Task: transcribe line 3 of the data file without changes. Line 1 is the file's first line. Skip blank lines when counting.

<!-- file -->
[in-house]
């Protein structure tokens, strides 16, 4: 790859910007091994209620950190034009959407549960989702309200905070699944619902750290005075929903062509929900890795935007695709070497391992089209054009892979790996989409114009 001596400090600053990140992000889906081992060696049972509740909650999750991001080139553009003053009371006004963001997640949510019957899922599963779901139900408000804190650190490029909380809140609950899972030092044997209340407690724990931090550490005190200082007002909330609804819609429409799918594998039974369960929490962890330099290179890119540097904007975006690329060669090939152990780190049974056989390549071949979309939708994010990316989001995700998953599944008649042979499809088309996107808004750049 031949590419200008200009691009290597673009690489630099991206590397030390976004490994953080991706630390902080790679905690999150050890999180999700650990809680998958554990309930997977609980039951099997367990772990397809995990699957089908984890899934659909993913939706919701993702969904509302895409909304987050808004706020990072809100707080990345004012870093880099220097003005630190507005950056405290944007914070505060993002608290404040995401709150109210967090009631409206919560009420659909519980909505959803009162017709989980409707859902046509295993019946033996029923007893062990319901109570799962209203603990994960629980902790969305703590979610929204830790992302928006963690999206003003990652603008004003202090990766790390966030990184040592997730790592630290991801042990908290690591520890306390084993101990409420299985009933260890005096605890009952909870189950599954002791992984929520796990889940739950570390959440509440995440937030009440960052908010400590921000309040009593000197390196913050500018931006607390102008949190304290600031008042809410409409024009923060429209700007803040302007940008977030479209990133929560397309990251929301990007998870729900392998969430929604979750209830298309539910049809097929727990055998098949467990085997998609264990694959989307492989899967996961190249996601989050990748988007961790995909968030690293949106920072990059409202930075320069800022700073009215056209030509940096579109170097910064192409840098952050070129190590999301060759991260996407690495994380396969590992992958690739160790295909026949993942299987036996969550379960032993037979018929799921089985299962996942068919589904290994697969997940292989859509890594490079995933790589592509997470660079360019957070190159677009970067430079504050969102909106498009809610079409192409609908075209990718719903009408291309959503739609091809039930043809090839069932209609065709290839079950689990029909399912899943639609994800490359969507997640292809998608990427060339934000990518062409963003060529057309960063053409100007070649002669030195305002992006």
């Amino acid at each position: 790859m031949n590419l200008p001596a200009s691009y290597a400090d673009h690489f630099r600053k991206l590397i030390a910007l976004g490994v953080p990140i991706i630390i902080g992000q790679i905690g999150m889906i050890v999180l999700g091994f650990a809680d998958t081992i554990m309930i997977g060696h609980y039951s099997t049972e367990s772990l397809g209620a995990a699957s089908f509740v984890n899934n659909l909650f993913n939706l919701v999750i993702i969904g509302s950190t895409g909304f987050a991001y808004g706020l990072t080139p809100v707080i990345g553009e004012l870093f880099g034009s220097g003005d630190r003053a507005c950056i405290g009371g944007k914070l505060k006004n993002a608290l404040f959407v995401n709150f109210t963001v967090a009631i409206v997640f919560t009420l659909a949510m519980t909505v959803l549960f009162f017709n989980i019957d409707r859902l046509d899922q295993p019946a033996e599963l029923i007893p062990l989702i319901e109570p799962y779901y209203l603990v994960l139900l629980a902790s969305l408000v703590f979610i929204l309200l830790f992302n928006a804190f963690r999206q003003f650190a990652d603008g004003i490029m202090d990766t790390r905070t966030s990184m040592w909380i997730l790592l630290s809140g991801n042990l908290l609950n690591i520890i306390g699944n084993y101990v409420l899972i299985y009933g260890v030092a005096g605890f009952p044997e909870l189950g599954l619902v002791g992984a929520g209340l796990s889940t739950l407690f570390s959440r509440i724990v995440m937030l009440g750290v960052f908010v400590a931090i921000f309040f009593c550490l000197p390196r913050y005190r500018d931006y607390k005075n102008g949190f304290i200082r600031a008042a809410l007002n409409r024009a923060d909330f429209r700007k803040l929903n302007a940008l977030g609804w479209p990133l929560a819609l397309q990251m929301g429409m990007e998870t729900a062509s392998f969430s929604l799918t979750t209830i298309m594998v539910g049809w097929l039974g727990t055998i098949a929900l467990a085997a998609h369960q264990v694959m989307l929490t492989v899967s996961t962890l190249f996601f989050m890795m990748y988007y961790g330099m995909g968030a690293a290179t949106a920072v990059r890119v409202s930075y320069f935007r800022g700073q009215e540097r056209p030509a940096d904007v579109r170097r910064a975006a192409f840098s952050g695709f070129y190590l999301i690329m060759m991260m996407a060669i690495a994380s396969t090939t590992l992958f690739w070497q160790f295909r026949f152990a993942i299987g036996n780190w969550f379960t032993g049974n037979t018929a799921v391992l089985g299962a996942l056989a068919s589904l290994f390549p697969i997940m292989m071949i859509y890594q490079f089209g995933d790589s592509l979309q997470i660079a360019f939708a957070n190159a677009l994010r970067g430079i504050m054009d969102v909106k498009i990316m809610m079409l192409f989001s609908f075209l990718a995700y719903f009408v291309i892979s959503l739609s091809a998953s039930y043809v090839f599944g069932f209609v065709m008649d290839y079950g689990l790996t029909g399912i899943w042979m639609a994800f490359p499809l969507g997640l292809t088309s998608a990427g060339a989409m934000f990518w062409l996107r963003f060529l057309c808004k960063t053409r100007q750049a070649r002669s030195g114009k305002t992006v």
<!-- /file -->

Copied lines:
């Amino acid at each position: 790859m031949n590419l200008p001596a200009s691009y290597a400090d673009h690489f630099r600053k991206l590397i030390a910007l976004g490994v953080p990140i991706i630390i902080g992000q790679i905690g999150m889906i050890v999180l999700g091994f650990a809680d998958t081992i554990m309930i997977g060696h609980y039951s099997t049972e367990s772990l397809g209620a995990a699957s089908f509740v984890n899934n659909l909650f993913n939706l919701v999750i993702i969904g509302s950190t895409g909304f987050a991001y808004g706020l990072t080139p809100v707080i990345g553009e004012l870093f880099g034009s220097g003005d630190r003053a507005c950056i405290g009371g944007k914070l505060k006004n993002a608290l404040f959407v995401n709150f109210t963001v967090a009631i409206v997640f919560t009420l659909a949510m519980t909505v959803l549960f009162f017709n989980i019957d409707r859902l046509d899922q295993p019946a033996e599963l029923i007893p062990l989702i319901e109570p799962y779901y209203l603990v994960l139900l629980a902790s969305l408000v703590f979610i929204l309200l830790f992302n928006a804190f963690r999206q003003f650190a990652d603008g004003i490029m202090d990766t790390r905070t966030s990184m040592w909380i997730l790592l630290s809140g991801n042990l908290l609950n690591i520890i306390g699944n084993y101990v409420l899972i299985y009933g260890v030092a005096g605890f009952p044997e909870l189950g599954l619902v002791g992984a929520g209340l796990s889940t739950l407690f570390s959440r509440i724990v995440m937030l009440g750290v960052f908010v400590a931090i921000f309040f009593c550490l000197p390196r913050y005190r500018d931006y607390k005075n102008g949190f304290i200082r600031a008042a809410l007002n409409r024009a923060d909330f429209r700007k803040l929903n302007a940008l977030g609804w479209p990133l929560a819609l397309q990251m929301g429409m990007e998870t729900a062509s392998f969430s929604l799918t979750t209830i298309m594998v539910g049809w097929l039974g727990t055998i098949a929900l467990a085997a998609h369960q264990v694959m989307l929490t492989v899967s996961t962890l190249f996601f989050m890795m990748y988007y961790g330099m995909g968030a690293a290179t949106a920072v990059r890119v409202s930075y320069f935007r800022g700073q009215e540097r056209p030509a940096d904007v579109r170097r910064a975006a192409f840098s952050g695709f070129y190590l999301i690329m060759m991260m996407a060669i690495a994380s396969t090939t590992l992958f690739w070497q160790f295909r026949f152990a993942i299987g036996n780190w969550f379960t032993g049974n037979t018929a799921v391992l089985g299962a996942l056989a068919s589904l290994f390549p697969i997940m292989m071949i859509y890594q490079f089209g995933d790589s592509l979309q997470i660079a360019f939708a957070n190159a677009l994010r970067g430079i504050m054009d969102v909106k498009i990316m809610m079409l192409f989001s609908f075209l990718a995700y719903f009408v291309i892979s959503l739609s091809a998953s039930y043809v090839f599944g069932f209609v065709m008649d290839y079950g689990l790996t029909g399912i899943w042979m639609a994800f490359p499809l969507g997640l292809t088309s998608a990427g060339a989409m934000f990518w062409l996107r963003f060529l057309c808004k960063t053409r100007q750049a070649r002669s030195g114009k305002t992006v």